I’m sure there’s a reason behind the name of Richard Sandoval’s Masa 14, 1825 14th Street NW, but I have no idea what it is. I remember him from the start of his soaring career trajectory when he opened to contemporary French restaurants in NYC, Savann and Savann Est, and recall liking whichever of them I dined at once. Over the last 17 years, while those two spots have closed, he’s created a bit of an empire of Latin inspired restaurants in various parts of the world. My cousin recommended we check out this place, and a longtime friend of mine drove down from Delaware to join us for dinner.
The style is modern tapas, the place is edgy and hard surfaced with so much noise it’s hard to have a conversation unless, like the majority of the crowd, in their late 20s and early 30s, you like yelling across the table – which just contributes to the din. Lighting was bright when we walked in, but somewhere early in the dinner someone turned it down to a level that could only be called dim. Service is scattered and a bit abrupt – the servers are quite clear on the style of eating and how things are going to proceed – food will come out when it’s ready, not in any order you request (so if you want a certain progression, just throw it back at them and order one thing at a time, things come out pretty quickly anyway), and that the dishes Will Be Shared. Yeah? Tell you what, we’ll share the things we want to and not share the things we don’t.
Mushroom flatbread with cheese, piquillo and fresno chilies, avocado – so good we ordered a second one. We didn’t share the first one.
An equally delicious pork carnitas flatbread with smoked cheese, pickled onion and broccolini.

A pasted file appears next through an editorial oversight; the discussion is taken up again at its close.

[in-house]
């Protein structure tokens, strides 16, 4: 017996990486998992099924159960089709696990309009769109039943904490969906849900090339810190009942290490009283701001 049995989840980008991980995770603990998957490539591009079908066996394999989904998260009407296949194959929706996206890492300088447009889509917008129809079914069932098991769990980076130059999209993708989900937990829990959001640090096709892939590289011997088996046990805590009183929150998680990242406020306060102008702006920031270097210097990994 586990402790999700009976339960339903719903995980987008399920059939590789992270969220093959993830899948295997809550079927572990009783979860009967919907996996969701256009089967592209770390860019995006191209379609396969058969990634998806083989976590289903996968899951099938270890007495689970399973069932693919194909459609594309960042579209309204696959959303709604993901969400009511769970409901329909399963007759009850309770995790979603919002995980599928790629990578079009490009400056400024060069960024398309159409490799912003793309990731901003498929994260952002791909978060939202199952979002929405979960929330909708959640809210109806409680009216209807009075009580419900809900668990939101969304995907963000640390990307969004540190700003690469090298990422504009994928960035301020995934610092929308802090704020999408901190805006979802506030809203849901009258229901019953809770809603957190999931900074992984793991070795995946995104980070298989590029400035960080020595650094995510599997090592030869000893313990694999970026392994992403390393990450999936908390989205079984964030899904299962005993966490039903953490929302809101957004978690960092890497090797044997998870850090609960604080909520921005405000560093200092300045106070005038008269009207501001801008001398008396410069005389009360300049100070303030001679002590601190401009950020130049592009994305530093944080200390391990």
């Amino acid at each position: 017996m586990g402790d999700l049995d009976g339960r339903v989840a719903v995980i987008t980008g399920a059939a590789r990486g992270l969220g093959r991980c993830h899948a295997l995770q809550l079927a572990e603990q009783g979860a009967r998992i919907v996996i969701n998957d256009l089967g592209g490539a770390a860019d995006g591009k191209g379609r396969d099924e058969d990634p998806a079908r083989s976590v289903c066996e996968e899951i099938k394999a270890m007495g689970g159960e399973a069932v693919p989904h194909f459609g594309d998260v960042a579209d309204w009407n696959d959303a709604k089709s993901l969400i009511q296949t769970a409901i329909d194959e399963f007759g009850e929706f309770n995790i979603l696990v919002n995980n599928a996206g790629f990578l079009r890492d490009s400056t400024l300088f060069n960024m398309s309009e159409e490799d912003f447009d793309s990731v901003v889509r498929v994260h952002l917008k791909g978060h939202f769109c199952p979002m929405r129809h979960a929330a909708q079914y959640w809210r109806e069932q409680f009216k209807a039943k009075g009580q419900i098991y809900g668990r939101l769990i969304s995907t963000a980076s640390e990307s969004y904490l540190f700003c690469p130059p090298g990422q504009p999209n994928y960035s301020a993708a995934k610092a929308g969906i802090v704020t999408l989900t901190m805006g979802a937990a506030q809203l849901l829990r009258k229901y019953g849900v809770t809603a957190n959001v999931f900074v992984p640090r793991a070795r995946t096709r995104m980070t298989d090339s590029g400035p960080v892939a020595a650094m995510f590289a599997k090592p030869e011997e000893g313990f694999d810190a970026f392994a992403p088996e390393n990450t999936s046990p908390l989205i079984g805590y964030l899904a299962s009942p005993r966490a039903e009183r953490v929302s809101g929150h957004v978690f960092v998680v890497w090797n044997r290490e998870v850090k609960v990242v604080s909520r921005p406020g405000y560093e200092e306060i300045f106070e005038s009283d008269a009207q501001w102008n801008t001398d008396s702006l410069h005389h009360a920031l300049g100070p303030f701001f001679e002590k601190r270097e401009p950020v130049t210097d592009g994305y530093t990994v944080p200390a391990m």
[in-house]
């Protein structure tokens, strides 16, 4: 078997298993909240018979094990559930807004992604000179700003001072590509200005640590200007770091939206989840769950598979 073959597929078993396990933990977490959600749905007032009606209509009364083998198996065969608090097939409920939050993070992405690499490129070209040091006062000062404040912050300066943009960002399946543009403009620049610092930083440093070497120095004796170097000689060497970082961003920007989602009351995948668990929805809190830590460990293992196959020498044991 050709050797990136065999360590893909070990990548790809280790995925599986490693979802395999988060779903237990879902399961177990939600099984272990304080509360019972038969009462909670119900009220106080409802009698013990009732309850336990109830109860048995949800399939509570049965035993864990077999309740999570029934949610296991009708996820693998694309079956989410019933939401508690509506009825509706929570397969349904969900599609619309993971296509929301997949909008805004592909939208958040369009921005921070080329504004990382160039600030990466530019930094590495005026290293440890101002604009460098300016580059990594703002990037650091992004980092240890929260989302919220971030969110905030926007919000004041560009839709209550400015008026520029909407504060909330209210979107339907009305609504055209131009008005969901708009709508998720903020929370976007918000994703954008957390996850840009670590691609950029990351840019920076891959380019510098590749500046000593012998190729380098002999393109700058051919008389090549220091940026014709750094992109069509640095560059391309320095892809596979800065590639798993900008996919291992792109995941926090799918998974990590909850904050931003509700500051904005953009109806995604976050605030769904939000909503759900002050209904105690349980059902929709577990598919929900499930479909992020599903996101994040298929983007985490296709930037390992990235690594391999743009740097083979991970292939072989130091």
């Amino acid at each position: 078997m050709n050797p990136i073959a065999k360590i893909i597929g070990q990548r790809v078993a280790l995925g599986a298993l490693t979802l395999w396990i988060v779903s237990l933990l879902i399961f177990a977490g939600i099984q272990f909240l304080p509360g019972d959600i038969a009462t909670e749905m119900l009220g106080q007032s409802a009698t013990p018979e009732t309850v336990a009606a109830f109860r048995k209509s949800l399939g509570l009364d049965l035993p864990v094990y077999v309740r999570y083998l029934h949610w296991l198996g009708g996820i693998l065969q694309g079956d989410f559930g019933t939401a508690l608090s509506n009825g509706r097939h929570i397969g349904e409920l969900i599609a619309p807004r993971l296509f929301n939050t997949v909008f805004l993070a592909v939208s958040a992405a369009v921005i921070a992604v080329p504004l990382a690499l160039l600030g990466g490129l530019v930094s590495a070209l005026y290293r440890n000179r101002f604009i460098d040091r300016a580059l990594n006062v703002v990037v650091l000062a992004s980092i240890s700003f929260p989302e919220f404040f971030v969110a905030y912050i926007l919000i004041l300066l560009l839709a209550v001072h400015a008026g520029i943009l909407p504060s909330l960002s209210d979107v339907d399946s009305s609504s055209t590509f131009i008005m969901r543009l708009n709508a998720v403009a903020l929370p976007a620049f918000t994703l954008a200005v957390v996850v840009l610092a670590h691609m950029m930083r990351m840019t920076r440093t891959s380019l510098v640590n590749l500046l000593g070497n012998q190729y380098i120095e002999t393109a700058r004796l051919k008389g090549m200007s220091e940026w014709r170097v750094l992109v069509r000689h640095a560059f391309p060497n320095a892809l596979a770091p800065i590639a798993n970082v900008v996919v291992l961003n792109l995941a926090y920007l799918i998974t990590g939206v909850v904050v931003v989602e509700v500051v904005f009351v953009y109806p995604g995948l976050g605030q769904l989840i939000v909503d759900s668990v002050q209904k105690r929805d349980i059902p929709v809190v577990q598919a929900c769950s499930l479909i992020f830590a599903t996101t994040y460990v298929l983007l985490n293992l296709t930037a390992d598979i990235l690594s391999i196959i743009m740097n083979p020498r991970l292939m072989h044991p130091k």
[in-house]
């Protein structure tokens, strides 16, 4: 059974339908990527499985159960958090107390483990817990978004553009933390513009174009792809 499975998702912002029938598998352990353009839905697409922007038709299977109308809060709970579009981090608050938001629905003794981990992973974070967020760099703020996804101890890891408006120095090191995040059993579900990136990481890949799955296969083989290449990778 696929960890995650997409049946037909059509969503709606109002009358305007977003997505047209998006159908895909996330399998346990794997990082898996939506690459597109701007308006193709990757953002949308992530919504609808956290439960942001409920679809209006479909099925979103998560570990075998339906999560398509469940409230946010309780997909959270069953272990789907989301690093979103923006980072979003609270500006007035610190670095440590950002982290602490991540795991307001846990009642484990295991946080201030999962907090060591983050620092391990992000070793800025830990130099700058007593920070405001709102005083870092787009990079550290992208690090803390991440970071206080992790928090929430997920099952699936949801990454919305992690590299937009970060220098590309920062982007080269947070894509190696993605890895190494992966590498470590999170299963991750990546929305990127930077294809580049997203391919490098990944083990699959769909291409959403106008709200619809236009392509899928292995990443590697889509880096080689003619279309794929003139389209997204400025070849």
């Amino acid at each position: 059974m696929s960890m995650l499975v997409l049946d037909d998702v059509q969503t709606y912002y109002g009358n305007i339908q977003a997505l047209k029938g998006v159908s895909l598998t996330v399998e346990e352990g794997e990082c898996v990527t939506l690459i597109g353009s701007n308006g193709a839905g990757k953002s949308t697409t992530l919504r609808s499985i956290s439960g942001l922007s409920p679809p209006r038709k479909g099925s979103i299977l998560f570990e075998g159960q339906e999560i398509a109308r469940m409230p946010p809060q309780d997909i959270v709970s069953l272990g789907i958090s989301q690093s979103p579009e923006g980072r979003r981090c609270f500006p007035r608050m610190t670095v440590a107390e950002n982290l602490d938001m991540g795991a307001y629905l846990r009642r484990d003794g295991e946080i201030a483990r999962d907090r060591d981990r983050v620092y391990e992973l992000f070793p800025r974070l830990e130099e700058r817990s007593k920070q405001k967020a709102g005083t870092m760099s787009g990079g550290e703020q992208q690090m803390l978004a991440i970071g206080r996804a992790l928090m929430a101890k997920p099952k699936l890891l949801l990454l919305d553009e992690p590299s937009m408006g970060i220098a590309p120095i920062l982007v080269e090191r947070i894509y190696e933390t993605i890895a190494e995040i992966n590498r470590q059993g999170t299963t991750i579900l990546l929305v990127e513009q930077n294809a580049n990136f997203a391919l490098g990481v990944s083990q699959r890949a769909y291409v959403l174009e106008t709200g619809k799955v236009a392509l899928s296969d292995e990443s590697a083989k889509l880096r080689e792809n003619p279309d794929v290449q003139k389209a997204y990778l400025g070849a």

Pork belly steamed buns with pineapple salsa – among those dishes not shared, so didn’t try it, but the two who ate them loved them.
Calamari fried with szechuan peppercorns, ginger and a sweet and spicy chili sauce – tasty, I though the crust was a touch soggy.
A shrimp and beef fried rice with kimchi and vegetables. Delicious!
Mildly spicy tuna and avocado sushi roll. I thought it was a little bland – it was the only dish I wouldn’t order again.
A chicken thigh curry with green apple and braised potatoes. Although a very good dish, I can’t say that we got any sense of a curry about it.
Crunchy breaded shrimp with a chipotle aioli. Excellent!
Shrimp and crab lumpia, basically filipino spring rolls. Good, but they were filled with cream cheese which didn’t wow me.
We also had some charred brussels sprouts in a kimchi ponzu sauce and seared cauliflower with garlic, ginger and hot chilies – both winners. Henry and I would have been happy with a couple of bowls of those and the mushroom pizzas!
All in all, recommended. Not fond of the room, ambiance, or the slightly snippy service, but the food is great. Enough so that we planned to hit up the chef’s new Peruvian spot in Manhattan later on in the trip.
[Edit: My cousin rightly points out that there was a large bachelorette party just a table over from us in the restaurant that probably contributed to the noise level. While true, the space is also one of those designed for increasing the noise “vibe” with all hard surfaces, angles, etc. that reflect the noise around the room, a common approach in spots that are intended to have that trendy, busy ambiance. It’s even possible that the large group was partially behind our waitress’ general demeanor. But, my intent isn’t to give a full review of a place after multiple visits as a professional reviewer would, just to note my own experience as I dine out, for whatever that’s worth.]